I'll be upfront with you. Ever since I bought my first filter set in 2007 (when I had a Nikon D80), I've only ever bought filters from Lee Filters. When I first started looking for a filter system, everything I read said that Lee Filters were the best. Pricey, but the best.
Over the years I've built up a reasonable size collection of filters from Lee. Up until now the only filter I have replaced was the original circular polariser for the new, slightly thinner landscape circular polariser. I've never had to replace a filter because of a fault and I still use the filters that I originally bought in 2007. So if you are looking for a comparison to filters from other manufacturers, I'm afraid this isn't it.
Goodbye Little Stopper and Big Stopper
With all that said I have just sold both my Little Stopper (6 stop ND) and Big Stopper (10 stop ND). These are filters I have used a LOT. So did I not need them anymore or did I buy ND filters from a different manufacturer? Of course not! All I have done is simply replace them with 6 stop and 10 stop ProGlass IRND filters from Lee Filters.
Apart from being more expensive than their Stopper equivalents how do these ProGlass IRND filters differ? Should you sell your Stopper filters and replace them? Do you need both Stopper and ProGlass IRND filters? In the video below I aim to answer all those questions!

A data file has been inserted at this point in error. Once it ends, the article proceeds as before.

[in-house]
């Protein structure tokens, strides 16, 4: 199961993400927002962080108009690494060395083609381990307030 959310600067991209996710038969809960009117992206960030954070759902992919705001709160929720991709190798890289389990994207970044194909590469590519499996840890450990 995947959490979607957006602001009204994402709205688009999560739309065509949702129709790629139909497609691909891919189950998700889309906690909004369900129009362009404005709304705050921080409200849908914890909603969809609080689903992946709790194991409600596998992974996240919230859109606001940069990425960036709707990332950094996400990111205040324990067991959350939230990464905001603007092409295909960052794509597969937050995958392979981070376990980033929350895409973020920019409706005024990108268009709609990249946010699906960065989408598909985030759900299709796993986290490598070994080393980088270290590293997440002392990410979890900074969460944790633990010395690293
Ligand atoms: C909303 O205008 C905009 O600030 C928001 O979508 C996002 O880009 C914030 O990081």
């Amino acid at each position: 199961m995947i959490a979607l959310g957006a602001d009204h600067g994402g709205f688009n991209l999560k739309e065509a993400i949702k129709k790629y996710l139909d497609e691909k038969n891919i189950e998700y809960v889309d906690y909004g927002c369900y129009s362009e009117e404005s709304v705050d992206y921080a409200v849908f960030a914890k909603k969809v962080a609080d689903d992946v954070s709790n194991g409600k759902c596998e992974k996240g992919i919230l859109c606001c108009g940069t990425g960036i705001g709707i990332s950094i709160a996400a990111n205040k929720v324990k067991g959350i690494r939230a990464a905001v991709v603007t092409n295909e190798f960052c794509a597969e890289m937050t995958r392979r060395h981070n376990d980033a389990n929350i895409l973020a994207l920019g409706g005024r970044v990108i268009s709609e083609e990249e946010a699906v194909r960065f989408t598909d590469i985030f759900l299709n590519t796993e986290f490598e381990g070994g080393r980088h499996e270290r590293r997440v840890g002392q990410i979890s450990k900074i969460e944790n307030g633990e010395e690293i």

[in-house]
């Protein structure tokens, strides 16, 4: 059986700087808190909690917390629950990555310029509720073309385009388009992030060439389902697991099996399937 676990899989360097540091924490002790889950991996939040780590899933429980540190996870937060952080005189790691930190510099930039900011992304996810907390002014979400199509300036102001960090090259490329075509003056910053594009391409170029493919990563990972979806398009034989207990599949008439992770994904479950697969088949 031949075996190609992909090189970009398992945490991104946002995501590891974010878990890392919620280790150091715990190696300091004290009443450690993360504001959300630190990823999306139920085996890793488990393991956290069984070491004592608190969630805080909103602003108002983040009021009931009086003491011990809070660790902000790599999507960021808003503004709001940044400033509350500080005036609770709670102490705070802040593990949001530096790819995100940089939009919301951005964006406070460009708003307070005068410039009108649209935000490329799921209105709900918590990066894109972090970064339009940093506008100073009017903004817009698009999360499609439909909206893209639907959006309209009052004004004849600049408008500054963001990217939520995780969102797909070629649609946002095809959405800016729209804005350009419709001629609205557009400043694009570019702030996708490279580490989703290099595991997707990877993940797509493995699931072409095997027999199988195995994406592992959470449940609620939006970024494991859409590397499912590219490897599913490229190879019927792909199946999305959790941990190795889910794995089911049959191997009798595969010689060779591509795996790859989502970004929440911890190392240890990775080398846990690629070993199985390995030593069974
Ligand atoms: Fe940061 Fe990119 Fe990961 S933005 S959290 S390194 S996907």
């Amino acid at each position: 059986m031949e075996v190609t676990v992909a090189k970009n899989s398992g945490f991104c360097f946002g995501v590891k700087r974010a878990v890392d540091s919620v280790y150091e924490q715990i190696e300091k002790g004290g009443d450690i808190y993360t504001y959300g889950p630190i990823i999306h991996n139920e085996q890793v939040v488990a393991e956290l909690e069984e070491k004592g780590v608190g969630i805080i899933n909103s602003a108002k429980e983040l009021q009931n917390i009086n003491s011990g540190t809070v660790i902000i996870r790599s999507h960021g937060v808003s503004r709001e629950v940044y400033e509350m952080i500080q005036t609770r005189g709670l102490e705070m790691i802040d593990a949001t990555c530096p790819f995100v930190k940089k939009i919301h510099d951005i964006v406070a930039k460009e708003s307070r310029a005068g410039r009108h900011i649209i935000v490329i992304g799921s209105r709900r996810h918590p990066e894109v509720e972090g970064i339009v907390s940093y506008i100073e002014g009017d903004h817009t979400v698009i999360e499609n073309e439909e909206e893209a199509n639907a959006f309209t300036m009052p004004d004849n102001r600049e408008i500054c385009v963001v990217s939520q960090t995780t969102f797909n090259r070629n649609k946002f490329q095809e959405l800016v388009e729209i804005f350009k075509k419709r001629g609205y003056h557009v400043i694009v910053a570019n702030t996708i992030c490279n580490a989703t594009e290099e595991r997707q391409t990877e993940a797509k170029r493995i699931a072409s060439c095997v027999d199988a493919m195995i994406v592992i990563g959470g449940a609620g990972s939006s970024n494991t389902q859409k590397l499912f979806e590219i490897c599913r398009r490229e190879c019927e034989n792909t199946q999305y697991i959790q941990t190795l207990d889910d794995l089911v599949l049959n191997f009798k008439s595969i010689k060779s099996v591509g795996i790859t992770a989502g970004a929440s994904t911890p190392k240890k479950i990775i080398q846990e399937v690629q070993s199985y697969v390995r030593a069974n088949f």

Hello ProGlass IRND
As you'll have seen in the video my conclusions about whether these new ProGlass IRND filters are a must buy aren't clear-cut. It's difficult to give a general conclusion as everyone's needs and budgets are different. The fact that the ProGlass IRND filters don't actually replace the Stopper range also adds a little complexity to the decision.
So all I can really do is talk about my own decision to sell my Stopper filters and buy the ProGlass IRND filters. For me, it has very much been money well spent. I particularly like the lack of colour cast and vignetting. While both these can be corrected or enhanced in post-processing, I much prefer seeing a more neutral/accurate representation of the scene on the back of the camera at the time of capture. I also like the fact that calculated exposure times are far more accurate.
Here are the images from the video should you wish to take a closer look.